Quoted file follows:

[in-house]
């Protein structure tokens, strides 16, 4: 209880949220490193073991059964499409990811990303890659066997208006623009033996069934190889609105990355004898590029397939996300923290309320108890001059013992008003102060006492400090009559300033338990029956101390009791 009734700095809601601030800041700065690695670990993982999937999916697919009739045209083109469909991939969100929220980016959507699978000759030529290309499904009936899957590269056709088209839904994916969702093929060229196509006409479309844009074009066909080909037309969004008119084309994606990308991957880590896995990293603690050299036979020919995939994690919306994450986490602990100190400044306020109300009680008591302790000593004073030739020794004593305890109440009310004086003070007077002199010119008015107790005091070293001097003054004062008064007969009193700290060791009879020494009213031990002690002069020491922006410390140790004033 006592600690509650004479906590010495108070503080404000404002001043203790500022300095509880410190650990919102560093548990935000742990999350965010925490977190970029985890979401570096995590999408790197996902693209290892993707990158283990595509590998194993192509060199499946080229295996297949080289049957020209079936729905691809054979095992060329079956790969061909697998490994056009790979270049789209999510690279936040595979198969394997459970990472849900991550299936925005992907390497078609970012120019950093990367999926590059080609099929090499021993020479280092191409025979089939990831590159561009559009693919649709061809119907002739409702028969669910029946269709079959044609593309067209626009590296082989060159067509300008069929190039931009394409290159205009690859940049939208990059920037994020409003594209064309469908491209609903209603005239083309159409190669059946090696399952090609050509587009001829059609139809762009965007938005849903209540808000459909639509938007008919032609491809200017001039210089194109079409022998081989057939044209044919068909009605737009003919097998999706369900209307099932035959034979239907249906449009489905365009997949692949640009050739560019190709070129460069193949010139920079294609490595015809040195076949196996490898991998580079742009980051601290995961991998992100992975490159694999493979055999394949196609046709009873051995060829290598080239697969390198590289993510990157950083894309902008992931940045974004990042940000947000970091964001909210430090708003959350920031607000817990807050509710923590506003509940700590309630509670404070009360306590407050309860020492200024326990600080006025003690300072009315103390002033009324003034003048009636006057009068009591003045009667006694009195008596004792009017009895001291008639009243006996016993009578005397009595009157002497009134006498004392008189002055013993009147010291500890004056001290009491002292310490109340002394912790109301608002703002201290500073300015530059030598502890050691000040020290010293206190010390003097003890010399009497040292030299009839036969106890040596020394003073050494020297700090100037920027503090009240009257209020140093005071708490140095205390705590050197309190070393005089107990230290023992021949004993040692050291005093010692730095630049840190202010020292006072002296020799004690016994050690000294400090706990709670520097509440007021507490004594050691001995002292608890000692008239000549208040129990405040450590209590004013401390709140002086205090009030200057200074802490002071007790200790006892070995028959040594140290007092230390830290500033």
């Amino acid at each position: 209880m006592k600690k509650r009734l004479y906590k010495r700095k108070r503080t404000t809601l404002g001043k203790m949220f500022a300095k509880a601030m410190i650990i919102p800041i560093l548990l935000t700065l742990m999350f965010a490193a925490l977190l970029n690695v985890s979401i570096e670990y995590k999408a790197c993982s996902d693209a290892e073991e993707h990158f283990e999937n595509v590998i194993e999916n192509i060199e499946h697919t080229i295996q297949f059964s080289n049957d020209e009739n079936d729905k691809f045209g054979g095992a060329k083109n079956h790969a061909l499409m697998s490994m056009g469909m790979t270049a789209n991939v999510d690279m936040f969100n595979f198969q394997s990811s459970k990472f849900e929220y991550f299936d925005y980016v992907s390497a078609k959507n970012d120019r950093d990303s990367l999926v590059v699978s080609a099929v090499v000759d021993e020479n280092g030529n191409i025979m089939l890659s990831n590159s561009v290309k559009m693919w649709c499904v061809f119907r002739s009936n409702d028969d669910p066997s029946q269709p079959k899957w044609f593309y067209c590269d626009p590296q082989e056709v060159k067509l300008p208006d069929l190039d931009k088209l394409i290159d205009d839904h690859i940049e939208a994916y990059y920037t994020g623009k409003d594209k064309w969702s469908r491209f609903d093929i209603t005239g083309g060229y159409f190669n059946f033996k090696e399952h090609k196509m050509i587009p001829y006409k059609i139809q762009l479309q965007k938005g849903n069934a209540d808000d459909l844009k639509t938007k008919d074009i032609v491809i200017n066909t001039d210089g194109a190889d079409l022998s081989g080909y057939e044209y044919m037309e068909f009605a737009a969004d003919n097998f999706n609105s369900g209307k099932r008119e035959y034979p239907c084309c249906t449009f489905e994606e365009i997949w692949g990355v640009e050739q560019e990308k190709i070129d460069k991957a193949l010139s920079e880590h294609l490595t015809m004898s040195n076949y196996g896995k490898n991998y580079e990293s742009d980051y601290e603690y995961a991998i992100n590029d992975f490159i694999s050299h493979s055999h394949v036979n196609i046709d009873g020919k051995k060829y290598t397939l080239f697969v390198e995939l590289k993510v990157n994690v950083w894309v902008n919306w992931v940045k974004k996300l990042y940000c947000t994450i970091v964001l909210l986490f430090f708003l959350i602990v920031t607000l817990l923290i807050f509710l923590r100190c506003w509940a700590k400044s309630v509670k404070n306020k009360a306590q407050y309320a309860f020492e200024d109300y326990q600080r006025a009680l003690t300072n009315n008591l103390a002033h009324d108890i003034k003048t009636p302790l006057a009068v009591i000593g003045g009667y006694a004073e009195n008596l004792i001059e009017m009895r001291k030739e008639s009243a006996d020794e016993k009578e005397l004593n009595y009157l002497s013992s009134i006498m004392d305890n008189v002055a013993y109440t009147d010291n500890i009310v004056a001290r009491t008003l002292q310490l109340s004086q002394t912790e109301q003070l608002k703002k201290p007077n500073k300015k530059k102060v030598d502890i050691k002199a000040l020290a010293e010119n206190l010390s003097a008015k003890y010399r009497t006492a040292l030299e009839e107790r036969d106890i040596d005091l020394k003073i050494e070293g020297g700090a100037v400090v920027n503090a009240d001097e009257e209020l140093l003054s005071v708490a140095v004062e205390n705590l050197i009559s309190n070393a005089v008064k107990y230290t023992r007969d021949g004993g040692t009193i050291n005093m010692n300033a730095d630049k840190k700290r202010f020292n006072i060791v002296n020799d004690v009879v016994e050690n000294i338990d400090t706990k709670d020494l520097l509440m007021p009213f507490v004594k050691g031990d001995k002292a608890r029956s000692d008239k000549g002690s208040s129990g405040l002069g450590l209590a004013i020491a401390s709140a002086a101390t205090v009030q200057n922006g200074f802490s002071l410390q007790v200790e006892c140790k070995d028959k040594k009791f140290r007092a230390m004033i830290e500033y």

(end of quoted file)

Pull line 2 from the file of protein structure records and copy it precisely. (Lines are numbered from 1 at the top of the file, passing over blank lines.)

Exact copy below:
């Protein structure tokens, strides 16, 4: 209880949220490193073991059964499409990811990303890659066997208006623009033996069934190889609105990355004898590029397939996300923290309320108890001059013992008003102060006492400090009559300033338990029956101390009791 009734700095809601601030800041700065690695670990993982999937999916697919009739045209083109469909991939969100929220980016959507699978000759030529290309499904009936899957590269056709088209839904994916969702093929060229196509006409479309844009074009066909080909037309969004008119084309994606990308991957880590896995990293603690050299036979020919995939994690919306994450986490602990100190400044306020109300009680008591302790000593004073030739020794004593305890109440009310004086003070007077002199010119008015107790005091070293001097003054004062008064007969009193700290060791009879020494009213031990002690002069020491922006410390140790004033 006592600690509650004479906590010495108070503080404000404002001043203790500022300095509880410190650990919102560093548990935000742990999350965010925490977190970029985890979401570096995590999408790197996902693209290892993707990158283990595509590998194993192509060199499946080229295996297949080289049957020209079936729905691809054979095992060329079956790969061909697998490994056009790979270049789209999510690279936040595979198969394997459970990472849900991550299936925005992907390497078609970012120019950093990367999926590059080609099929090499021993020479280092191409025979089939990831590159561009559009693919649709061809119907002739409702028969669910029946269709079959044609593309067209626009590296082989060159067509300008069929190039931009394409290159205009690859940049939208990059920037994020409003594209064309469908491209609903209603005239083309159409190669059946090696399952090609050509587009001829059609139809762009965007938005849903209540808000459909639509938007008919032609491809200017001039210089194109079409022998081989057939044209044919068909009605737009003919097998999706369900209307099932035959034979239907249906449009489905365009997949692949640009050739560019190709070129460069193949010139920079294609490595015809040195076949196996490898991998580079742009980051601290995961991998992100992975490159694999493979055999394949196609046709009873051995060829290598080239697969390198590289993510990157950083894309902008992931940045974004990042940000947000970091964001909210430090708003959350920031607000817990807050509710923590506003509940700590309630509670404070009360306590407050309860020492200024326990600080006025003690300072009315103390002033009324003034003048009636006057009068009591003045009667006694009195008596004792009017009895001291008639009243006996016993009578005397009595009157002497009134006498004392008189002055013993009147010291500890004056001290009491002292310490109340002394912790109301608002703002201290500073300015530059030598502890050691000040020290010293206190010390003097003890010399009497040292030299009839036969106890040596020394003073050494020297700090100037920027503090009240009257209020140093005071708490140095205390705590050197309190070393005089107990230290023992021949004993040692050291005093010692730095630049840190202010020292006072002296020799004690016994050690000294400090706990709670520097509440007021507490004594050691001995002292608890000692008239000549208040129990405040450590209590004013401390709140002086205090009030200057200074802490002071007790200790006892070995028959040594140290007092230390830290500033």